Why do we still see Pac-Man cabinets in bars, bowling alleys, and recreation centers, when so many more recent arcade hits have faded away? And why, when somebody wants to make an editorial game, is Pac-Man such a common template to turn to? The game is quick to learn, but nearly impossible to master. It has just one intuitive control: a four-way joystick. But most importantly, I think the principle of trade-off decisions is the key takeaway from Pac-Man. Every tactical turn you make has both a positive and negative side. I'll analyze this point more with the incorporation of two recent political cartoon games modeled on Pac-Man. First, let's recap the rules of the game.
The player guides Pac-Man up, down, left, and right through a maze filled with dots for him to gobble up. Four ghosts are also in the maze, chase after our hero, trying to capture and kill him. The goal is to clear the maze of dots while avoiding the ghosts. Each round starts with the ghosts in the "monster pen" at the center of the maze, emerging from in sequence it to join in the chase. If Pac-Man is captured by a ghost, a life is lost, the ghosts are returned to their pen, and a new Pac-Man is placed at the starting position before play continues. When the maze is cleared of all dots, the board is reset, and a new round begins. If Pac-Man gets caught by a ghost when he has no extra lives, the game is over.
Recently, a webgame called Mayor Munch
, featuring Toronto's five mayoral candidates, was designed to raise awareness of the race while providing an informal look into who might win the October 25th election. It is created by the OneStop Media Group, based upon the Pac-Man
template, and lets players choose one of the six candidates---Rob Ford, Rocco Rossi, Sarah Thomson, Joe Pantalone, Giorgio Mammoliti or George Smitherman---to play as.
A small results window shows how often each candidate was chosen by other players, figures that might presumably correlate to their outcome in the election. In late September, Rossi was leading in the game, having been selected as the on-screen avatar of choice 28% of the time---a number that directly contrasted with polling figures showing a huge 26-point lead for Ford. Of course, Ford eventually won the race, but it is still interesting to see how these candidates reacted differently to the game.
Thomson was, at one time, on top of the Mayor Munch poll, prompting her office to issue a press release complete with cringe-worthy videogame puns stating, "This is war. We are turning the gears of war and we will win! There is a resident evil at city hall, you don't need a goldeneye to see it."
Pantalone was less amused by Mayoral Munch, calling it "just a mindless game," while a spokesperson for candidate Rossi added, "We are busy running a campaign and reaching out to Toronto voters. We are not busy playing Pac-Man."
Another game, Forces of Hell
, is a current event game with a strong editorial line. British Labour Party politician Alistair Darling had accused British Prime Minister Gordon Brown's aides of "unleashing the forces of hell" against him for accurately predicting the recession. Our goal in this game is to help Darling flee from the clutches of Brown and his minions.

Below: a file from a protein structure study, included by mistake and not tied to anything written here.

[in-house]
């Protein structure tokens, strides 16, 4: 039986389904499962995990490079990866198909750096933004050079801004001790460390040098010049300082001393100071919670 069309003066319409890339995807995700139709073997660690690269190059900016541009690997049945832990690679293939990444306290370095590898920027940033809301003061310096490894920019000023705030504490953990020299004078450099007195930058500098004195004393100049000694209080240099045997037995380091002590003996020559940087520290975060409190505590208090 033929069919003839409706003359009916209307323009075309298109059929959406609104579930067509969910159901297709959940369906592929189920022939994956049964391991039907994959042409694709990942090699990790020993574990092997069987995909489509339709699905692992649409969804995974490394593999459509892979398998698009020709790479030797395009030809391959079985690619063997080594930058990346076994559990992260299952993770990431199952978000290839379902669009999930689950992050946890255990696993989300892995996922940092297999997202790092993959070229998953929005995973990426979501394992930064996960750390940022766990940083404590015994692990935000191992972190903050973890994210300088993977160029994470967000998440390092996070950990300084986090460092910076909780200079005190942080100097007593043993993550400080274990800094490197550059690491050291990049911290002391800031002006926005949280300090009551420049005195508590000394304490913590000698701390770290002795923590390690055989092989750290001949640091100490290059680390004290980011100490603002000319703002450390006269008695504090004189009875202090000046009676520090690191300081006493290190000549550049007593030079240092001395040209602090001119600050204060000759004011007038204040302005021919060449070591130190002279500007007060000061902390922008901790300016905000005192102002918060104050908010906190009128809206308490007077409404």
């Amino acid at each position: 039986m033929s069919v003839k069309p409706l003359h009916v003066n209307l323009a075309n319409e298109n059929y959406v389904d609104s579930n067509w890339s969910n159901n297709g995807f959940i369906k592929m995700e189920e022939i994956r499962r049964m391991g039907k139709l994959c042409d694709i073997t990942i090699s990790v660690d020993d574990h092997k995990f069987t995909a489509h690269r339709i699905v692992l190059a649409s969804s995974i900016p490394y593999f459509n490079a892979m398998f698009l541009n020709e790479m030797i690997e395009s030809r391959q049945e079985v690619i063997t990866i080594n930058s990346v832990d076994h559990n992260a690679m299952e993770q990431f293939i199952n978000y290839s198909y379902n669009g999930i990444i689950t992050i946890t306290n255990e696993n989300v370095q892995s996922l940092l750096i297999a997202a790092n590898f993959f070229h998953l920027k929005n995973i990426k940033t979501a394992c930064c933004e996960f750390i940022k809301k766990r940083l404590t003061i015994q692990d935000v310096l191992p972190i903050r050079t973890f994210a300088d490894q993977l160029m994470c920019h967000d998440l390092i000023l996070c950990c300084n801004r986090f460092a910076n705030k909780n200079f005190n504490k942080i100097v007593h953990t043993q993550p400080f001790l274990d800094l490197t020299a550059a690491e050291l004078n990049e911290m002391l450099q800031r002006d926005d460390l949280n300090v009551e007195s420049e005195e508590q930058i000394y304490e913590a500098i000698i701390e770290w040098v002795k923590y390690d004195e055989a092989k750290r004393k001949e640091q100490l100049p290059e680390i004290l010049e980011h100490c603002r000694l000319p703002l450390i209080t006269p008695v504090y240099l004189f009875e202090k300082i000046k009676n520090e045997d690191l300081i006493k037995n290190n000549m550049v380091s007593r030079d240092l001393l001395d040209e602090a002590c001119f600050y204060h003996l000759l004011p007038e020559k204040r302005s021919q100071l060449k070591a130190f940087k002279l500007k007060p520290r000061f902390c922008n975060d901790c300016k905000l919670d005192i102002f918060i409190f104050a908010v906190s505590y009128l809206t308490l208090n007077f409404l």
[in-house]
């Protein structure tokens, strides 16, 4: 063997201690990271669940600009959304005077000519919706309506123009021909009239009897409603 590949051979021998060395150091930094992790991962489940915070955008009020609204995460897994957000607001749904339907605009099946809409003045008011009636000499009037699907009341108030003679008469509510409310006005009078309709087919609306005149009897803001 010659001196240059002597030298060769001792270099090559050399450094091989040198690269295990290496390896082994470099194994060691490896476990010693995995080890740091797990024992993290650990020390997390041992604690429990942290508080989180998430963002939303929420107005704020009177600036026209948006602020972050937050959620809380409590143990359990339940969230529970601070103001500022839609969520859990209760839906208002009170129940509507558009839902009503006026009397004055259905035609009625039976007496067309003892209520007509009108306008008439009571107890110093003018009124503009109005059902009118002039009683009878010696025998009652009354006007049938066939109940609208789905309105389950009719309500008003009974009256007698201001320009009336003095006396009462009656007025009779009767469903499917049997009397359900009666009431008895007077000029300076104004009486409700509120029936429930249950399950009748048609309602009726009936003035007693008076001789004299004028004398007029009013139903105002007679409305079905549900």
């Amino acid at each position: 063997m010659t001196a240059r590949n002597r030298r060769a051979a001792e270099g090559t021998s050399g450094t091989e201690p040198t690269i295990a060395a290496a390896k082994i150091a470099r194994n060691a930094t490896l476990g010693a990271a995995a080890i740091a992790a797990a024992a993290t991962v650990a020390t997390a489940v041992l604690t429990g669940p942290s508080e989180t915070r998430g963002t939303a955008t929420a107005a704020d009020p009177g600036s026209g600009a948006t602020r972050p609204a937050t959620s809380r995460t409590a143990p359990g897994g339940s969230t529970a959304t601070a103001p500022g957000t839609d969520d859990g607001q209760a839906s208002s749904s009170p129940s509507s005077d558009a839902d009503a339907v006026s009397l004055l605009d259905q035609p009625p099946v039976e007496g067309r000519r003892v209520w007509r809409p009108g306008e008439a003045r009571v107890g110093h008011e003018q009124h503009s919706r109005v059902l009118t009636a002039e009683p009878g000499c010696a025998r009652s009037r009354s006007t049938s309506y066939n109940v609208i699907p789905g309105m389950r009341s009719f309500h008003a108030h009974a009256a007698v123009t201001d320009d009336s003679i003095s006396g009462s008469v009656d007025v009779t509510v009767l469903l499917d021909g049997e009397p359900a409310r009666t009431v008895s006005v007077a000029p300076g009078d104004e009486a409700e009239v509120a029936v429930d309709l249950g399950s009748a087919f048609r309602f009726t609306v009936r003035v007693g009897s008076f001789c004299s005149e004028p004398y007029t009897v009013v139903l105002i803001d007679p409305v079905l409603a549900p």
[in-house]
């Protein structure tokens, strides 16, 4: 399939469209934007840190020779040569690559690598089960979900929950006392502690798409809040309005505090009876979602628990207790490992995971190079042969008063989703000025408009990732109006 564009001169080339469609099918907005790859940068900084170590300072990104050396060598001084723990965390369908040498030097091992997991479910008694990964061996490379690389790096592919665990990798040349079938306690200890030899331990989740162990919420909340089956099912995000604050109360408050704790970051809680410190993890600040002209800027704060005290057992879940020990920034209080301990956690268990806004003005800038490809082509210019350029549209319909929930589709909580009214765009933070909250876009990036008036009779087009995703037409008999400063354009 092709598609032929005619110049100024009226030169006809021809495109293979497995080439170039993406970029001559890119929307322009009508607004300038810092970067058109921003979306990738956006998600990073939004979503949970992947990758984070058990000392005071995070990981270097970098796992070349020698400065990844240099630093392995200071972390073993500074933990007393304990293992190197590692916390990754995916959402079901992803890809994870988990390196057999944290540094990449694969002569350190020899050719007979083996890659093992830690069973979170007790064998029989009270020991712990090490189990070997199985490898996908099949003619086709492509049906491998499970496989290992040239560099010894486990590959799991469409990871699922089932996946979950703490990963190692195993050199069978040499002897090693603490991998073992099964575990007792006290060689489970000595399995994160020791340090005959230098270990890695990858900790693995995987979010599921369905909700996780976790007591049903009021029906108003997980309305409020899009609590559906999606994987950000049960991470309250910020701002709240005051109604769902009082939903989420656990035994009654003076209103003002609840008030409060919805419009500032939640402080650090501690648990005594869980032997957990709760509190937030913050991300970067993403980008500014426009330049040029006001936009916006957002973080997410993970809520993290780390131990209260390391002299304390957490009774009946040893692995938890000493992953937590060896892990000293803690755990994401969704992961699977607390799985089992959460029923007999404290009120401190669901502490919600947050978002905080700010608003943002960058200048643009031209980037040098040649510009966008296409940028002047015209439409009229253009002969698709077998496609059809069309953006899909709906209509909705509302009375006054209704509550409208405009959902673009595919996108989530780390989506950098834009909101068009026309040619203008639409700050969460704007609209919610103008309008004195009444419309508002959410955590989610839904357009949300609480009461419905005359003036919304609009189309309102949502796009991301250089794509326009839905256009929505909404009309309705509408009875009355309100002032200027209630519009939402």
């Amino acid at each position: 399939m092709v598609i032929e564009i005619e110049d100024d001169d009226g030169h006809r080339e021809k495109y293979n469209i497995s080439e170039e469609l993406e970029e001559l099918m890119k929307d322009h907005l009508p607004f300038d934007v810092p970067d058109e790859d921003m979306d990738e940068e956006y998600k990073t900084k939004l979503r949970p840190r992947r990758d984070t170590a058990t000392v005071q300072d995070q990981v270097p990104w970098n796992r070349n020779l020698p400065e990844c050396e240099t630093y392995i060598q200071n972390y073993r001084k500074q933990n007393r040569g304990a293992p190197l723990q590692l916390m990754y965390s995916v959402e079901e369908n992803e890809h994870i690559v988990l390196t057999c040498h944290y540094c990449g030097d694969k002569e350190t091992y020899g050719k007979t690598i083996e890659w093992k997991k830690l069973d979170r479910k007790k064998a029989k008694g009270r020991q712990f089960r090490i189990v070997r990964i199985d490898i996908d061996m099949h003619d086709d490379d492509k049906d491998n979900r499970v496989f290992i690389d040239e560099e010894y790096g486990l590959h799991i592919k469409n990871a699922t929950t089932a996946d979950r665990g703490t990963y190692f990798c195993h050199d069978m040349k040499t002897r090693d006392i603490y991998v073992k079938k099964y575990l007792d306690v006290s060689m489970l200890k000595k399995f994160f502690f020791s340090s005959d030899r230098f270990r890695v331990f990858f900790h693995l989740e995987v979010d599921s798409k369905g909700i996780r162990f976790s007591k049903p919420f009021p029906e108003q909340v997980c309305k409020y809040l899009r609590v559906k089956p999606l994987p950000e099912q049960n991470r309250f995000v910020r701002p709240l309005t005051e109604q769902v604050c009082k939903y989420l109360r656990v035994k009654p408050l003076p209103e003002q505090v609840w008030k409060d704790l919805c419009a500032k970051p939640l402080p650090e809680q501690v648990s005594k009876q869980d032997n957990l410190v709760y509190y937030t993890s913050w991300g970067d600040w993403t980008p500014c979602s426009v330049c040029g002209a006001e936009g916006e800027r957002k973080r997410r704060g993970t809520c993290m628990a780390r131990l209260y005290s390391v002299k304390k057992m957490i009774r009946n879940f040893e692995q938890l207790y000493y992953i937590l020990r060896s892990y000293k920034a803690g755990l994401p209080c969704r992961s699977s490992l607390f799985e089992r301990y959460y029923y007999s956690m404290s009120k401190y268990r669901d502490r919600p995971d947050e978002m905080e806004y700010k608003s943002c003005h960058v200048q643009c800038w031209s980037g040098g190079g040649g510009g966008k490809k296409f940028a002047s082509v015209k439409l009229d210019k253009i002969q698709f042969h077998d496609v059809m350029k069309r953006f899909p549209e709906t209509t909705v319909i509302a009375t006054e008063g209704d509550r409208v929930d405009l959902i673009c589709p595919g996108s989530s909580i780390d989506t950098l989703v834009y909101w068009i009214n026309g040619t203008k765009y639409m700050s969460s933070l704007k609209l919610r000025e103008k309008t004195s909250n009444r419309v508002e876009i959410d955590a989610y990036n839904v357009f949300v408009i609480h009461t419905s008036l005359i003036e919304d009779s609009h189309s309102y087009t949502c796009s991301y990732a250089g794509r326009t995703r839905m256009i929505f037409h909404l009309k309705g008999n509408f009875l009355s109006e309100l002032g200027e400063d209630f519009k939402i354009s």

So we can see that the Pac-Man template lends itself to news stories that can be construed metaphorically as "races" or "chases." But do these two recent examples properly integrate the dynamic complexities of the original?
In Pac-Man, just the act of eating dots is perfectly designed, because eating them slows Pac-Man down to a speed slightly slower than the pursuing ghosts. This makes the act of eating dots a trade-off decision for the player, because to eat dots - to accomplish the game's primary goal - is to put the player in danger. Unfortunately, in these lesser designed games, staying in lanes where there are no dots doesn't allow the player to move faster than the "other candidates" or Brown's minions. It would be much more fun if we could see the Pac-Men in these games trying to balance different factors and to evaluate the results of "eating dots" through multiple frames---determining if the negatives of one framing (immediate survivability) do not outweigh the positives of another framing (a new high score).
Another trade-off decision is that, when Pac-Man eats one of the four power dots, it turns the tables on the ghosts---not only taking away their threat to Pac-Man but also making them valuable to eat. This is where the two editorial games come closest to playing off the rhetoric of the original. In Mayor Munch, collecting ballot boxes will give you temporary powers to eat the other candidate. The pursuit of other candidates takes away from the player's primary goal of collecting polls, but it's a trade-off decision for the player (greed for points vs eating dots and moving to the next maze). In the Forces of Hell, points double with each of Brown's minions eaten, but this requires relinquishing for a short time the primary goal of snapping up debt.
Unfortunately, the appearance of bonus fruit hasn't been adapted by these games. It would have been compelling to player, because in politics, people often take dangerous risks to pursue something (public image, personal benefit) only to end up taking backfire. So, dying while pursuing the fruit, the player knows full well it was she only has her own greed to blame. Other design aspects of the original are mostly ignored by the above two examples: the design of the maze itself (which includes dangerous areas where it's easy for Pac-Man to get trapped), the tunnel that leads through the screen, and the different personalities (different AI) for the four ghosts. All of these design decisions and procedural nuances are ripe for contextualization in current event games, but they are arguably the most difficult to capture and couple to real-world systems.